The FriendFeed beta is beta no more, now the main site has been revamped and it is realtime updates for everybody. Naturally, the developers are excited, and actually has a nice overview post up:
While we’ve been testing this new feature, we’ve used FriendFeed groups to completely replace all our internal mailing lists. And we’ve loved it! It’s been easier to share screenshots and links, and we’ve loved being able to post and respond to all entries from the comfort of our email inboxes. Try it for yourself instead of a mailing list.
Comments and more on Techmeme,. What’s your take on the new FriendFeed?
With the power of the WordPress Community behind it, could TalkPress ignite the fire under forums?
WordPress.com has been an incredible success with millions of bloggers registering millions of blogs and having their chance to blog free, or for a small fee for some services. Blog topics range from personal and private to politics and raising social consciousness. Some WordPress.com blogs have become popular and even famous, such as Robert Scoble and icanhascheezburger.
As a hosting company, WordPress.com hosts some of the largest websites and blogs in the world including icanhascheezburger, CNN news sites including Political Ticker, the Dow Jones’ All Things D, GretaWire, Time’s The Page, People Magazine’s Style Watch, and more. These companies provide the revenue to keep the free blog hosting services rocking and prove that WordPress has the strength and capabilities to support serious demands from users and servers. read more
A friend on Plurk asked whether it is possible to use actual historical dates on your blog’s CMS (i.e. 4th of July 1776 for Independence Day). I did some digging and there are posts that address this question: read more
Do you personalize your blog? Personalization is a common theme in marketing, in a “Hi Firstname” way, but seldom outside of personal blogs, do people think about how they can personalize their content. read more
Currently, more than 60 percent of Twitter users fail to return the following month, or in other words, Twitter’s audience retention rate, or the percentage of a given month’s users who come back the following month, is currently about 40 percent. For most of the past 12 months, pre-Oprah, Twitter has languished below 30 percent retention.
In other words, Twitter isn’t sticky enough.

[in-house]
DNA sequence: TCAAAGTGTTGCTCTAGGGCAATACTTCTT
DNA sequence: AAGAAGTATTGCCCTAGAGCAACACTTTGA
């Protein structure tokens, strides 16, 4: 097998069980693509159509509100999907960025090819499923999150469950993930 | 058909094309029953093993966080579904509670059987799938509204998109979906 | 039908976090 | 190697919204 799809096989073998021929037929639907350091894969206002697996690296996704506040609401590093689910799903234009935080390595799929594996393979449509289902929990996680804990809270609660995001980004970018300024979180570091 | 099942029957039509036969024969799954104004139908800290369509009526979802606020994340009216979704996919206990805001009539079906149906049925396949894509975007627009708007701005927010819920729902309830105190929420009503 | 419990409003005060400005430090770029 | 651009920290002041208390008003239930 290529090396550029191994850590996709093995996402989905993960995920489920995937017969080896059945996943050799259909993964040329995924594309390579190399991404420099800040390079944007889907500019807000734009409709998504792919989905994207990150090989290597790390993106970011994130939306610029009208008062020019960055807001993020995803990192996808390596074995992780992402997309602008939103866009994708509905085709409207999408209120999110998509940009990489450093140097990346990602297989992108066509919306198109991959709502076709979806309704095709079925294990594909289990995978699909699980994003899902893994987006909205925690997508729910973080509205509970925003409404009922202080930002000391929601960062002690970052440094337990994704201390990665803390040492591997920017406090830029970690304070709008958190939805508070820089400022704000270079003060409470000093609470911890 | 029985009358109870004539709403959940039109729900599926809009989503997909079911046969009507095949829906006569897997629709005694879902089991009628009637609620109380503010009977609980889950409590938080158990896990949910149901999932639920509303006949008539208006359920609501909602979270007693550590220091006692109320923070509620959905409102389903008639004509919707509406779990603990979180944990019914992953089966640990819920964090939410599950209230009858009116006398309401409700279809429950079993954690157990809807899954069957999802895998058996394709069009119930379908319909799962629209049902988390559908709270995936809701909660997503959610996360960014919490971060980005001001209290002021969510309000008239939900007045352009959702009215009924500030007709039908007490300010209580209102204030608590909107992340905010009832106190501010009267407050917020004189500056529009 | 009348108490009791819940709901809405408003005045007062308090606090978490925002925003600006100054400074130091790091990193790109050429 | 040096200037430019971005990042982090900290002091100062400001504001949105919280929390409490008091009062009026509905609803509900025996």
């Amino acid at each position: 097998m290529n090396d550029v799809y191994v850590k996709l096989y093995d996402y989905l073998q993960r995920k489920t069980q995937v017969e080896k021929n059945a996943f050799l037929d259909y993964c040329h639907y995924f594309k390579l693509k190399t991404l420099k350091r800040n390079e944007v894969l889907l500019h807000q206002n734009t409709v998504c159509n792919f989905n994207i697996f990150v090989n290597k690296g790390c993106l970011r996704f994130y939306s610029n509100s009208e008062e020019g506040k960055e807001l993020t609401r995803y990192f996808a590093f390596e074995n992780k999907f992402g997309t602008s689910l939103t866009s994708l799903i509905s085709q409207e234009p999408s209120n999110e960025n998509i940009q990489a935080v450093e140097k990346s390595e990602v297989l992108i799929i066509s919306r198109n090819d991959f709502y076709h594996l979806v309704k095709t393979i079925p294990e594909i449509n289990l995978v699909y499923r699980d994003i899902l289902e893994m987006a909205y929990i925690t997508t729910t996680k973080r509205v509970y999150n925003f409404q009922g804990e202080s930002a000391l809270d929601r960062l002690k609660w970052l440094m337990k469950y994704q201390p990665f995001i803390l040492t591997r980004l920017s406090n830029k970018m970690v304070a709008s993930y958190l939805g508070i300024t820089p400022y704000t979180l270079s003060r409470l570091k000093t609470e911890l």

This is a real problem, and while many Twitter lovers might have seen Oprah entering the stage as something of a saviour, I hate to break it to you: She looks bored already. Last tweet was posted on Friday last week. That’s not the way to use Twitter. Still, the Oprah effect has given Twitter a huge boost, so they can certainly afford to attract less than 40% of the newcomers, right? More on Techmeme.
Envato still doesn’t seem to even consider slowing down, and the launch of the Creattica front page, which actually is an old thingy getting new love.
The new site is in fact a redesign and repurposing of our venerable FaveUp gallery that was in need of a bit of love and attention. So we’ve ported all the old content over to give the new site a flying start in its new super suit of Creattica awesomeness!
YouSayToo.com, the network that aims to allow blog owners to make additional revenue by linking up, has sent an email to its members as follows:
We would like to inform you that YouSayToo.com no longer accepts blogs with short feeds. All blogs with short feeds have been hidden and they won’t show up on public pages like Top24h. If your blog has a short feed you can set it to full and contact us so we could make your blog public again.
The only proviso seems to be that you review the new web site of UK fast food information portal Just-Eat.co.uk.
Most bloggers won’t turn down free stuff, so Just-Eat’s latest promotion could go down pretty well. They’re offering a £15 meal for those who sign up to the service and then blog or write about their experience (with a link, of course). read more